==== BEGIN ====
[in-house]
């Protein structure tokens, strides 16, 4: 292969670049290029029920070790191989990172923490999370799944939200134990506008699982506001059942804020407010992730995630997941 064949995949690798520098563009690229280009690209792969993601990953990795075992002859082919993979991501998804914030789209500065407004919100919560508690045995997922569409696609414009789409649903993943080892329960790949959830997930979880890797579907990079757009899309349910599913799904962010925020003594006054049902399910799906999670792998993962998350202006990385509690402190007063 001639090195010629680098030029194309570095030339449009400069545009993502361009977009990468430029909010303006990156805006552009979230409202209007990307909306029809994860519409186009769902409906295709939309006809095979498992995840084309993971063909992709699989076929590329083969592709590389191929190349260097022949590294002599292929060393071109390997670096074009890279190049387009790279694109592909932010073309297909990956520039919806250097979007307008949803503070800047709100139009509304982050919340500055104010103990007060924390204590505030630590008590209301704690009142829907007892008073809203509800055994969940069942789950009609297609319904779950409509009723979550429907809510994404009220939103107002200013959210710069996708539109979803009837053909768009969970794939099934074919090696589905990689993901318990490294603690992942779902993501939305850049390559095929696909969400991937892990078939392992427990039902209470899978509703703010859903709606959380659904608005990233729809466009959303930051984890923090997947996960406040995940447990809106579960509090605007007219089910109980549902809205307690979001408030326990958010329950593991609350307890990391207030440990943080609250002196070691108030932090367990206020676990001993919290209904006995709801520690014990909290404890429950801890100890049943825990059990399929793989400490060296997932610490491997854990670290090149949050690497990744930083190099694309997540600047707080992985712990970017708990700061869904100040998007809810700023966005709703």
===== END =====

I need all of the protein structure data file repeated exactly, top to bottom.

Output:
[in-house]
């Protein structure tokens, strides 16, 4: 292969670049290029029920070790191989990172923490999370799944939200134990506008699982506001059942804020407010992730995630997941 064949995949690798520098563009690229280009690209792969993601990953990795075992002859082919993979991501998804914030789209500065407004919100919560508690045995997922569409696609414009789409649903993943080892329960790949959830997930979880890797579907990079757009899309349910599913799904962010925020003594006054049902399910799906999670792998993962998350202006990385509690402190007063 001639090195010629680098030029194309570095030339449009400069545009993502361009977009990468430029909010303006990156805006552009979230409202209007990307909306029809994860519409186009769902409906295709939309006809095979498992995840084309993971063909992709699989076929590329083969592709590389191929190349260097022949590294002599292929060393071109390997670096074009890279190049387009790279694109592909932010073309297909990956520039919806250097979007307008949803503070800047709100139009509304982050919340500055104010103990007060924390204590505030630590008590209301704690009142829907007892008073809203509800055994969940069942789950009609297609319904779950409509009723979550429907809510994404009220939103107002200013959210710069996708539109979803009837053909768009969970794939099934074919090696589905990689993901318990490294603690992942779902993501939305850049390559095929696909969400991937892990078939392992427990039902209470899978509703703010859903709606959380659904608005990233729809466009959303930051984890923090997947996960406040995940447990809106579960509090605007007219089910109980549902809205307690979001408030326990958010329950593991609350307890990391207030440990943080609250002196070691108030932090367990206020676990001993919290209904006995709801520690014990909290404890429950801890100890049943825990059990399929793989400490060296997932610490491997854990670290090149949050690497990744930083190099694309997540600047707080992985712990970017708990700061869904100040998007809810700023966005709703």